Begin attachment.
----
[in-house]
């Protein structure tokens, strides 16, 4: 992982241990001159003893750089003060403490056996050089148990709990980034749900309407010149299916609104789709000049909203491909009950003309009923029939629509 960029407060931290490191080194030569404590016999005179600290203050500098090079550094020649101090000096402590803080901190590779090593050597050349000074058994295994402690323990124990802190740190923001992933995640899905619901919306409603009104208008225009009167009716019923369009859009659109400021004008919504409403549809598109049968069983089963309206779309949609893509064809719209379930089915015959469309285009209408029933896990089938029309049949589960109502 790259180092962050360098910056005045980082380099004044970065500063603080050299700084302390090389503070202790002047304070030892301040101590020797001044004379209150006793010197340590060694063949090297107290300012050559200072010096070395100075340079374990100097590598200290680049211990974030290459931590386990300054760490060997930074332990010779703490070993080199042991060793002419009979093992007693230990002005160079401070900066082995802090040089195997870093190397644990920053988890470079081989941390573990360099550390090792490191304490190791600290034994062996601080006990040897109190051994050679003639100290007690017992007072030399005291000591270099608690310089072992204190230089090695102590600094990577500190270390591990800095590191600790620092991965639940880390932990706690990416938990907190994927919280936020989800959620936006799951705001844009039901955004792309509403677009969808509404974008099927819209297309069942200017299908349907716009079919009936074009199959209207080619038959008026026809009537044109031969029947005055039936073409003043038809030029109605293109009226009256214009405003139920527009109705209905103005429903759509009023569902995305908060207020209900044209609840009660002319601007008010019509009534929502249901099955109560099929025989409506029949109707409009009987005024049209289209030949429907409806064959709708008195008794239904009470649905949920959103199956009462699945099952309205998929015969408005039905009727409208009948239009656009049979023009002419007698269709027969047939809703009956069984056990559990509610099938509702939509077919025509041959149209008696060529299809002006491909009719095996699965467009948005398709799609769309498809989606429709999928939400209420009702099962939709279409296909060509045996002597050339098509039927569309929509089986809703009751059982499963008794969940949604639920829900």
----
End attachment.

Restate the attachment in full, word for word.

[in-house]
């Protein structure tokens, strides 16, 4: 992982241990001159003893750089003060403490056996050089148990709990980034749900309407010149299916609104789709000049909203491909009950003309009923029939629509 960029407060931290490191080194030569404590016999005179600290203050500098090079550094020649101090000096402590803080901190590779090593050597050349000074058994295994402690323990124990802190740190923001992933995640899905619901919306409603009104208008225009009167009716019923369009859009659109400021004008919504409403549809598109049968069983089963309206779309949609893509064809719209379930089915015959469309285009209408029933896990089938029309049949589960109502 790259180092962050360098910056005045980082380099004044970065500063603080050299700084302390090389503070202790002047304070030892301040101590020797001044004379209150006793010197340590060694063949090297107290300012050559200072010096070395100075340079374990100097590598200290680049211990974030290459931590386990300054760490060997930074332990010779703490070993080199042991060793002419009979093992007693230990002005160079401070900066082995802090040089195997870093190397644990920053988890470079081989941390573990360099550390090792490191304490190791600290034994062996601080006990040897109190051994050679003639100290007690017992007072030399005291000591270099608690310089072992204190230089090695102590600094990577500190270390591990800095590191600790620092991965639940880390932990706690990416938990907190994927919280936020989800959620936006799951705001844009039901955004792309509403677009969808509404974008099927819209297309069942200017299908349907716009079919009936074009199959209207080619038959008026026809009537044109031969029947005055039936073409003043038809030029109605293109009226009256214009405003139920527009109705209905103005429903759509009023569902995305908060207020209900044209609840009660002319601007008010019509009534929502249901099955109560099929025989409506029949109707409009009987005024049209289209030949429907409806064959709708008195008794239904009470649905949920959103199956009462699945099952309205998929015969408005039905009727409208009948239009656009049979023009002419007698269709027969047939809703009956069984056990559990509610099938509702939509077919025509041959149209008696060529299809002006491909009719095996699965467009948005398709799609769309498809989606429709999928939400209420009702099962939709279409296909060509045996002597050339098509039927569309929509089986809703009751059982499963008794969940949604639920829900």